Jen’s Review of The Kitchen Daughter by Jael McHenry

tkdjmThey say “normal is just a setting on a dryer” (with the exception of my dryer, I guess.) However, more to the point: what is normal, exactly? In The Kitchen Daughter by Jael McHenry this question is explored.

From Goodreads

After the unexpected death of her parents, painfully shy and sheltered 26-year-old Ginny Selvaggio seeks comfort in cooking from family recipes. But the rich, peppery scent of her Nonna’s soup draws an unexpected visitor into the kitchen: the ghost of Nonna herself, dead for twenty years, who appears with a cryptic warning (“do no let her…”) before vanishing like steam from a cooling dish.

A haunted kitchen isn’t Ginny’s only challenge. Her domineering sister, Amanda, (aka “Demanda”) insists on selling their parents’ house, the only home Ginny has ever known. As she packs up her parents’ belongings, Ginny finds evidence of family secrets she isn’t sure how to unravel. She knows how to turn milk into cheese and cream into butter, but she doesn’t know why her mother hid a letter in the bedroom chimney, or the identity of the woman in her father’s photographs. The more she learns, the more she realizes the keys to these riddles lie with the dead, and there’s only one way to get answers: cook from dead people’s recipes, raise their ghosts, and ask them.

Honestly, I was very disappointed in this book. It received rave reviews on Goodreads, so maybe I set my expectations too high.

The Kitchen Daughter by Jael McHenry is about a young woman, Ginny, who is living with (undiagnosed) Asperger’s Syndrome. The book is written from her point of view, so you spend a lot of time in her head. Her parents pass away unexpectedly and as a result you read much about how she copes with this. Her sister, Amanda, wants to sell the house Ginny has lived in all her life and tries to make Ginny be more “normal,” or at least realize how abnormal she is. I did not like Amanda at all. Her characterization was very one-dimensional.

Cooking is Ginny’s passion and coping mechanism. She suddenly has the ability to conjure up ghosts by preparing the deceased person’s recipes. I was very intrigued by this but wound up being disappointed when it had little to do with the storyline, with the exception of perhaps her parents. As far as the “secrets” went, there aren’t really any, at least in my opinion. One could skip over much of this portion book without losing the story.

I did find myself relating to Ginny having to find a new “normal” since I deal with social anxiety and chronic illnesses. I liked Ginny’s view that everyone has their own “normal,” and to not label mental health issues as abnormal, but instead a different variant of normal. Because really, what IS normal?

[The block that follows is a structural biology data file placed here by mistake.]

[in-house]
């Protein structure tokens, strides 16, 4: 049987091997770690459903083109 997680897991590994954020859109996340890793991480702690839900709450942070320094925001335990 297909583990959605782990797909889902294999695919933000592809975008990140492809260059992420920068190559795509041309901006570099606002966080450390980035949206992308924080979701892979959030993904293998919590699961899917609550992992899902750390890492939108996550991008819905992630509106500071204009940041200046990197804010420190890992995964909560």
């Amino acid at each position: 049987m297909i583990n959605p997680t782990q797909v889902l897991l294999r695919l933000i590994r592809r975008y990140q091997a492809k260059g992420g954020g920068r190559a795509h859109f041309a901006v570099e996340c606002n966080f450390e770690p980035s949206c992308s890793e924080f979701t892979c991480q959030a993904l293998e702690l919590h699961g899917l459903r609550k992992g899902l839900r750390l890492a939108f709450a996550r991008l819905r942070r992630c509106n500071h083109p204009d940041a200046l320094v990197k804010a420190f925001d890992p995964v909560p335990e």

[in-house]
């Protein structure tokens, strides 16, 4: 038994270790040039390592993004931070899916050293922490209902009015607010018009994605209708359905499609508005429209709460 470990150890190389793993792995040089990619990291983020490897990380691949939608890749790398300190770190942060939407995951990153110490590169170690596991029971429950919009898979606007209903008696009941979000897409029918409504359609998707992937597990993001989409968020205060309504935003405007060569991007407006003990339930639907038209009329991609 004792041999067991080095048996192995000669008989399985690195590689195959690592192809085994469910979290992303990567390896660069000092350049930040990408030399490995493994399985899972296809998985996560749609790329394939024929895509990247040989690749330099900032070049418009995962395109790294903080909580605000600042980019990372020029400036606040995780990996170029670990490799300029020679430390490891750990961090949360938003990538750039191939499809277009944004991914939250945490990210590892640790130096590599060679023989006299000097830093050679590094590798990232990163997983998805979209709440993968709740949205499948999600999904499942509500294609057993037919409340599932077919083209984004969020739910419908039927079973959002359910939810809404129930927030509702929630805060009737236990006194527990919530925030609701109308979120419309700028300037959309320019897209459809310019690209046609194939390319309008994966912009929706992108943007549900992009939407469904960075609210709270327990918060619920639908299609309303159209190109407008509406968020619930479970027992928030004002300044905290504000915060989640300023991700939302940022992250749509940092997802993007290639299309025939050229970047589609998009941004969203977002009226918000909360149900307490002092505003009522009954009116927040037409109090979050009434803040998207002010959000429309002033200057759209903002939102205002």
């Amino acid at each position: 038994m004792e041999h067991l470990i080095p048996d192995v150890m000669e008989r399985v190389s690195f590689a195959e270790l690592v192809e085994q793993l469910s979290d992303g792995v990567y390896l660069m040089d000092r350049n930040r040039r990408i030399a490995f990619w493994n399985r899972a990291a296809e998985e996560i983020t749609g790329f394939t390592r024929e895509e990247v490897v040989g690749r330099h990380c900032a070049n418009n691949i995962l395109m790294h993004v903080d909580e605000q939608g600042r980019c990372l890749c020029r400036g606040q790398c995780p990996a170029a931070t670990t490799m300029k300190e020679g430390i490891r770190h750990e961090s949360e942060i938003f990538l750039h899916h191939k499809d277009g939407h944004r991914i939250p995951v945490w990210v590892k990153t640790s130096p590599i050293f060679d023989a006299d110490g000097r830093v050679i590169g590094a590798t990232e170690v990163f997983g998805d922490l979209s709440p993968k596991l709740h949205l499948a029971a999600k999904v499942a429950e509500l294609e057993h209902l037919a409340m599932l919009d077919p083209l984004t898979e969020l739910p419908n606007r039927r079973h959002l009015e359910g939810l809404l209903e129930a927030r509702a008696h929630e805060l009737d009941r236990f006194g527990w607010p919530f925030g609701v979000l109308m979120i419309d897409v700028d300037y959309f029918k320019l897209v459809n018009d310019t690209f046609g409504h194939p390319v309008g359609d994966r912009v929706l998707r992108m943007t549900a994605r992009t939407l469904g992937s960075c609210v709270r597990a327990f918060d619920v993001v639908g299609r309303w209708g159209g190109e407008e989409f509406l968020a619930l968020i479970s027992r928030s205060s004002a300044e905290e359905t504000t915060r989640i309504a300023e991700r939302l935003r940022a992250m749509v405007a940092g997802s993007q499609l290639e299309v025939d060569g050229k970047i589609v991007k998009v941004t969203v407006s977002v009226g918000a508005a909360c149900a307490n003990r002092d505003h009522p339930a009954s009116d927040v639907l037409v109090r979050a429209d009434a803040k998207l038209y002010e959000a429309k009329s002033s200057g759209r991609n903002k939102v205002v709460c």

Sadly, the plot really fell flat. I was not motivated to keep reading to see what would happen and it took me longer to finish because I had to force myself to read it. If you are looking to learn what it’s like to be inside the head of someone with Asperger’s, you may enjoy this book. But if you want a more exciting plot, skip this.

2 out of 5 Stars

The Kitchen Daughter by Jael McHenry
Gallery Books (2011)
Paperback: 304 pages
ISBN: 9781451648508

Special thanks to Gallery Books for my review copy!

Jen’s Review of The Storycatcher by Ann Hite

tsahI’m not entirely sure how to review this book without sounding overly cliché. So, let’s start with the fact that I read mainly British or French historical fiction. This book, The Storycatcher by Ann Hite, is neither of those. But after reading some reviews on Goodreads which stated, “I usually don’t read this kind of book, but it was awesome,” I decided to give it a try. I’m very glad I did.

The synopsis really doesn’t do the book justice. It’s far more complex than it leads you to believe. There are many characters and what seems like many plots, however, they come together in a huge spider web (make sure you read the names on each chapter as the POV changes with each one. I did not find it hard to follow, but I can see how one might be confused.)

From Goodreads:

Shelly Parker never much liked Faith Dobbins, the uppity way that girl bossed her around. But they had more in common than she knew. Shelly tried to ignore the haints that warned her Faith’s tyrannical father, Pastor Dobbins, was a devil in disguise. But when Faith started acting strange, Shelly couldn’t avoid the past; not anymore.

Critically acclaimed, award-winning author Ann Hite beckons readers back to the Depression-era South, from the saltwater marshes of Georgia’s coast to the whispering winds of North Carolina’s mystical Black Mountain, in a mesmerizing gothic tale about the dark family secrets that come back to haunt us.

If a book is listed in the “supernatural” category I tend to stay away. I mean, I never finished one of The Babysitter’s Club books because: ghosts. But the “haints,” as they’re called in The Storycatcher are more like messengers than ghosts. The only thing the people on the mountain really had to fear was one who was still alive. The story of these haints had to be told, no matter the cost. Only the truth can allow these haints to rest.

Sins of the past and present collide in this intrinsically woven novel that really is … a page-turner. Suspenseful, interesting, amazing characters and “AHA!” moments make this a very epic read.

5 out of 5 Stars

The Storycatcher by Ann Hite
Gallery Books (2013)
Paperback: 352 pages
ISBN: 9781451692273

Special thanks to Gallery Books for my review copy!